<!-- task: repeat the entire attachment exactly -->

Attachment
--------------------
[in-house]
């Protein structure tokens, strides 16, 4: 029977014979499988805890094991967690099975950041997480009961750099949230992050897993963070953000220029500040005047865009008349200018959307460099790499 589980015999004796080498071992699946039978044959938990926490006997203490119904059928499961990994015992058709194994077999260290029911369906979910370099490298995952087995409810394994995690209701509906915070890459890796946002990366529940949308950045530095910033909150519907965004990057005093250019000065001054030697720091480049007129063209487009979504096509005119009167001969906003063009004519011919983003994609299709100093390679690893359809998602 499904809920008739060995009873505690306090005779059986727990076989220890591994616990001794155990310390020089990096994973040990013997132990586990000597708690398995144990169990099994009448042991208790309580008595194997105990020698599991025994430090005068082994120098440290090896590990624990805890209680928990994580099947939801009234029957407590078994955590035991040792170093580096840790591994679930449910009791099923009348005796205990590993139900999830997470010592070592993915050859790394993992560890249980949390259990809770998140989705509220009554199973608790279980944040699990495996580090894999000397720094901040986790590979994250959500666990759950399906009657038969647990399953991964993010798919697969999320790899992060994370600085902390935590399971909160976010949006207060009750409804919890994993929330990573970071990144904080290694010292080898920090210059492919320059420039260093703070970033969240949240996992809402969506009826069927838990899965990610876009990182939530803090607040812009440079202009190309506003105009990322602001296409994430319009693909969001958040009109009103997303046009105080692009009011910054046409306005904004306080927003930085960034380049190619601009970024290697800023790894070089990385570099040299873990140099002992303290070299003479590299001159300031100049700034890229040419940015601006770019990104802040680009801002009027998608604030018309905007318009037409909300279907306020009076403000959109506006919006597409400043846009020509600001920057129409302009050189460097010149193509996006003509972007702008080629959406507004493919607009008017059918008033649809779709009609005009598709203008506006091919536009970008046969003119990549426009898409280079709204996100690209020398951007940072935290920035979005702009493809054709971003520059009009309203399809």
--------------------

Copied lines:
[in-house]
């Protein structure tokens, strides 16, 4: 029977014979499988805890094991967690099975950041997480009961750099949230992050897993963070953000220029500040005047865009008349200018959307460099790499 589980015999004796080498071992699946039978044959938990926490006997203490119904059928499961990994015992058709194994077999260290029911369906979910370099490298995952087995409810394994995690209701509906915070890459890796946002990366529940949308950045530095910033909150519907965004990057005093250019000065001054030697720091480049007129063209487009979504096509005119009167001969906003063009004519011919983003994609299709100093390679690893359809998602 499904809920008739060995009873505690306090005779059986727990076989220890591994616990001794155990310390020089990096994973040990013997132990586990000597708690398995144990169990099994009448042991208790309580008595194997105990020698599991025994430090005068082994120098440290090896590990624990805890209680928990994580099947939801009234029957407590078994955590035991040792170093580096840790591994679930449910009791099923009348005796205990590993139900999830997470010592070592993915050859790394993992560890249980949390259990809770998140989705509220009554199973608790279980944040699990495996580090894999000397720094901040986790590979994250959500666990759950399906009657038969647990399953991964993010798919697969999320790899992060994370600085902390935590399971909160976010949006207060009750409804919890994993929330990573970071990144904080290694010292080898920090210059492919320059420039260093703070970033969240949240996992809402969506009826069927838990899965990610876009990182939530803090607040812009440079202009190309506003105009990322602001296409994430319009693909969001958040009109009103997303046009105080692009009011910054046409306005904004306080927003930085960034380049190619601009970024290697800023790894070089990385570099040299873990140099002992303290070299003479590299001159300031100049700034890229040419940015601006770019990104802040680009801002009027998608604030018309905007318009037409909300279907306020009076403000959109506006919006597409400043846009020509600001920057129409302009050189460097010149193509996006003509972007702008080629959406507004493919607009008017059918008033649809779709009609005009598709203008506006091919536009970008046969003119990549426009898409280079709204996100690209020398951007940072935290920035979005702009493809054709971003520059009009309203399809």